The Talk: What Parents Tell Their Children About John Derbyshire

A satirical re-writing of the National Review columnist's unfortunate article advising white parents on what to tell their kids about race.

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Trayvon Martin, left; writer John Derbyshire, right. AP, Wikimedia

One of the many national conversations that has followed the killing of Trayvon Martin focuses on "the talk" that many black parents give their sons. The New York Times summarized "the talk" as about "what it means to be a black teenager in a country with a history of regarding young black men as a threat" and "about standing up straight, dressing the part, keeping your hands in sight at all times and never, ever letting your anger get the best of you."

John Derbyshire, a long-time writer at National Review (which fired him over the piece, though he's been writing similar articles for at least 11 years) and other conservative publications, wants us to know that it's not just black Americans who should worry about their children's racial interactions in our white-majority society. "There is a talk that nonblack Americans have with their kids, too," he writes in a much-discussed piece in an online publication called Taki's Magazine.

The 15-point "talk" he gives his children warns of "the hostility many blacks feel toward whites," urges them to "avoid concentrations of blacks not all known to you personally," and instructs them, "before voting for a black politician, scrutinize his/her character much more carefully than you would a white." (He explains this last point, "In a pure meritocracy there would be very low proportions of blacks in cognitively demanding jobs.")

"If you are white or Asian and have kids, you owe it to them to give them some version of the talk. It will save them a lot of time and trouble spent figuring things out for themselves. It may save their lives," Derbyshire concludes. As Ta-Nehisi Coates put it, "Let's not overthink this: John Derbyshire is a racist."


America is a racially diverse society and not everyone has an easy time with that. Whether that difficulty manifests in whatever racial assumptions may or may not have guided George Zimmerman, the police who declined to arrest him, some of his public defenders, or in the more obvious overtones to Derbyshire's essay, racism exists in America. This is not unusual: if America were free of racism, it would be the first diverse and racially harmonious society in world history. Yet we sometimes act as if, to paraphrase Teju Cole, we agree that there is rampant racism, but actual racists are nowhere to be found.

Maybe, then, it's time for a new version of "the talk," one that parents of any skin color can give their children that warns of the dangers of racism and, yes, of racists. I don't have any children on whom to develop such a "talk," so rather than take the pains to construct it from scratch, I've used Derbyshire's as the basis. Here is his actual 15-point talk, modified (and, let's be clear about this: satirized) as a new 15-pointer for parents who want to tell children about racism in America.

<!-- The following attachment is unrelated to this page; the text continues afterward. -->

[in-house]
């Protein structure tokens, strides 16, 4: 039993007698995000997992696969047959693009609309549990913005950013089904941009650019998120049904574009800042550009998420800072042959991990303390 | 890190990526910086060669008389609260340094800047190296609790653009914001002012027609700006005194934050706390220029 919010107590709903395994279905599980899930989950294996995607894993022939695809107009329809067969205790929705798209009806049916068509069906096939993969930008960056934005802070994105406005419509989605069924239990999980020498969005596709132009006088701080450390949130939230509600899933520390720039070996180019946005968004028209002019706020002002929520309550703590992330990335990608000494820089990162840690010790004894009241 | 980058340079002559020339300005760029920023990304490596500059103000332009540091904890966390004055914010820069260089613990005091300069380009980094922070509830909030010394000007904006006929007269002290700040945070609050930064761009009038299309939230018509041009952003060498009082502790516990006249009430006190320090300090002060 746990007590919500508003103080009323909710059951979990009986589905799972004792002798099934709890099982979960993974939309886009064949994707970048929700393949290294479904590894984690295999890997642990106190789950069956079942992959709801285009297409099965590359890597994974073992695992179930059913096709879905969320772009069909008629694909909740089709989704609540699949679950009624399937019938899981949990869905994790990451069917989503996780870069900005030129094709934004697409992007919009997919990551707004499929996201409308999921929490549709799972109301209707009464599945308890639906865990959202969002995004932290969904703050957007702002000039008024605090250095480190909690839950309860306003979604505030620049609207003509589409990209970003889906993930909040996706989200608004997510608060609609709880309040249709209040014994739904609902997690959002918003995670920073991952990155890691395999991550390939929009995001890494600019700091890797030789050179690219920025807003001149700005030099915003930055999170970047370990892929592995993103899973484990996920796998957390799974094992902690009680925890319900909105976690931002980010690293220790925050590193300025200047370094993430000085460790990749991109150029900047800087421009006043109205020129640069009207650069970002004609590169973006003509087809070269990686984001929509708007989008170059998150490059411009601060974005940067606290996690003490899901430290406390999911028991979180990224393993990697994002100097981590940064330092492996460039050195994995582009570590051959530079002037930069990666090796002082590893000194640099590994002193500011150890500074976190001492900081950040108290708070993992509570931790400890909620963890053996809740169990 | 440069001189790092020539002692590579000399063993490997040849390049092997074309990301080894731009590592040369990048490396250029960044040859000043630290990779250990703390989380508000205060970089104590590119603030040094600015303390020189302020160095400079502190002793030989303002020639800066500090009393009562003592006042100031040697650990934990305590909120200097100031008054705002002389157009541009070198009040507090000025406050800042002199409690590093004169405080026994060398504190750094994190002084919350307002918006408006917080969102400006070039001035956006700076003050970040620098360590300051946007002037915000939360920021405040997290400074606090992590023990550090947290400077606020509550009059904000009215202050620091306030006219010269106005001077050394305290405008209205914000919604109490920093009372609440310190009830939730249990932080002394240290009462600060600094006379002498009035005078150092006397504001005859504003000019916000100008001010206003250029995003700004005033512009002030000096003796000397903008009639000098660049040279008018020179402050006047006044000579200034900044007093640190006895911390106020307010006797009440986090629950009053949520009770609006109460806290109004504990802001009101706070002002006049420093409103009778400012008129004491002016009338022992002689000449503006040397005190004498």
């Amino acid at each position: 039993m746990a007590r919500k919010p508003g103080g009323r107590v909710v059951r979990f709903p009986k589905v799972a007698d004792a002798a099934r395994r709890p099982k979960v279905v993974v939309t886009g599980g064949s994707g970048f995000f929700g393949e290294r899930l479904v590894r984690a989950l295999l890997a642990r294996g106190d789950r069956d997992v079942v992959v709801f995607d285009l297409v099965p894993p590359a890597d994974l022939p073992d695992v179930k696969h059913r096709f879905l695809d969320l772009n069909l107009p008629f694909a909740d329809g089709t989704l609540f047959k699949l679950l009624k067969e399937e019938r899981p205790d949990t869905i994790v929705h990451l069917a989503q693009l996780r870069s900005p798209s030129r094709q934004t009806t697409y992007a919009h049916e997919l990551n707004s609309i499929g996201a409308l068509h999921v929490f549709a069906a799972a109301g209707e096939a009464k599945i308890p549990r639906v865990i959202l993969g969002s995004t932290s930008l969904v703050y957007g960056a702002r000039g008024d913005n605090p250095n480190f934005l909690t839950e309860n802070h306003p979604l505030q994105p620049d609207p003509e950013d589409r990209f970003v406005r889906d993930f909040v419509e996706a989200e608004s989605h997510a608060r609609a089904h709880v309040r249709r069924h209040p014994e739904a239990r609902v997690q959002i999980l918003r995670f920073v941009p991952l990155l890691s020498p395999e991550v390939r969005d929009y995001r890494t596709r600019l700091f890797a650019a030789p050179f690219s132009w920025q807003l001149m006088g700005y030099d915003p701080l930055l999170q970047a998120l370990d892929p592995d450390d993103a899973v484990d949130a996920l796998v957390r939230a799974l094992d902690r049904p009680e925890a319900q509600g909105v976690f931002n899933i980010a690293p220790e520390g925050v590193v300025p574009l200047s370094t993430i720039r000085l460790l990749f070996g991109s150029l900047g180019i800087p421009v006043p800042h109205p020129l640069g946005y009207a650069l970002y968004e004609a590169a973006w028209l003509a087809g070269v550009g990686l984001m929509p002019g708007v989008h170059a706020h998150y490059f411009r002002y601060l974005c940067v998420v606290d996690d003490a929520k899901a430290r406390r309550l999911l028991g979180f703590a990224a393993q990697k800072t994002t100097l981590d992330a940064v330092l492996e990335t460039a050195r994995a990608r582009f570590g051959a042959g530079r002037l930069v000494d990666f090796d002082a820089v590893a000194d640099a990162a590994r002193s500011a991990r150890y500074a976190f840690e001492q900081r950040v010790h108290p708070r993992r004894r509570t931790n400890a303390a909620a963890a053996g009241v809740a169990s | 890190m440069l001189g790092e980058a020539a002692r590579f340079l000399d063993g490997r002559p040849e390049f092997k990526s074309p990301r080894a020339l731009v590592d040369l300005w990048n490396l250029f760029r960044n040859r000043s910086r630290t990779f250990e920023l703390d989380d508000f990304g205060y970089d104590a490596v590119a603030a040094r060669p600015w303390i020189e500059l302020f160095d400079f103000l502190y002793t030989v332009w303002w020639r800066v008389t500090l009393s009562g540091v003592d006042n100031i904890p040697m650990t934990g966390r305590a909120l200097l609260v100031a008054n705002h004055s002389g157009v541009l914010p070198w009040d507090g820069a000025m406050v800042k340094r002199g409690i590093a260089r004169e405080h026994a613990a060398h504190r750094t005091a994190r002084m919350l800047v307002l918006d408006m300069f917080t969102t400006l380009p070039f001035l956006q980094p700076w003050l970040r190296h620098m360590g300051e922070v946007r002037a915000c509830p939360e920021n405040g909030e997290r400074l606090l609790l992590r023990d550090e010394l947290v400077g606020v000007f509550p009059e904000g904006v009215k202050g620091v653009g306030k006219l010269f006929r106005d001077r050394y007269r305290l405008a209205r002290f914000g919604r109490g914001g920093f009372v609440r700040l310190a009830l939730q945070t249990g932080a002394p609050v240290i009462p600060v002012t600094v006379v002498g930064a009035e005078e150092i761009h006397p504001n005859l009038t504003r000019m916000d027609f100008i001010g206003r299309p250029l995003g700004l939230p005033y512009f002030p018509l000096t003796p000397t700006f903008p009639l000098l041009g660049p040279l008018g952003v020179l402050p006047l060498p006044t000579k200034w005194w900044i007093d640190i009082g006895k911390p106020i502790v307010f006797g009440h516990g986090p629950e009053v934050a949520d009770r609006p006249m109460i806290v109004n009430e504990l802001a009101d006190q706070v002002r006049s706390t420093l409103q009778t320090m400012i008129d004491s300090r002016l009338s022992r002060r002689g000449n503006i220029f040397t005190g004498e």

(1) Among your fellow citizens are an unknown number who believe that certain human races are inherently inferior or superior than others. Most likely, these beliefs manifest in ideas that people of certain races are "just different," and that these differences just so happen to provide easy assumptions about the merit or quality of a person of one race or another.

(2) Americans are descended from people from every corner of the globe. The circumstances of their arrival vary widely, part of why their treatment and status once they arrived also varied.

(3) Your ancestry is cause for celebration no matter where your family's origins, but racists will take it to be a determinant of your personality, abilities, and worth as a human being.

(4) The default principle in everyday personal encounters is, that as a fellow citizen, with the same rights and obligations as yourself, any individual of one race is entitled to the same courtesies you would extend to any individual of another race. That is basic good manners and good citizenship. In some unusual circumstances, however -- e.g., racism -- some people will argue that equality must be "overridden" in the cause of, for example, "personal safety."

(5) Sometimes people will point out to you, "There are, for example, no black Fields Medal winners." Sometimes people say things like this because they want to discuss, say, the inherent inequalities in our education system that tilt the playing field against black students. Sometimes they say it because they want you to believe that black people are inherently worse at math. Both conversations are partially about race, but the latter is necessarily racist.

(6) As you go through life, you will experience an ever larger number of encounters with racists. Assuming your encounters are random -- for example, not restricted only to racist convicted murderers or to racist investment bankers -- the Law of Large Numbers will inevitably kick in. You will observe that the means -- the averages -- of many traits are not so different for racist and non-racist Americans. Some people argue that less-educated or poorer Americans are more likely to be racist. This appears to be false, and is sometimes informed by classism, which is not so different from racism.

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Max Fisher is a former writer and editor at The Atlantic.

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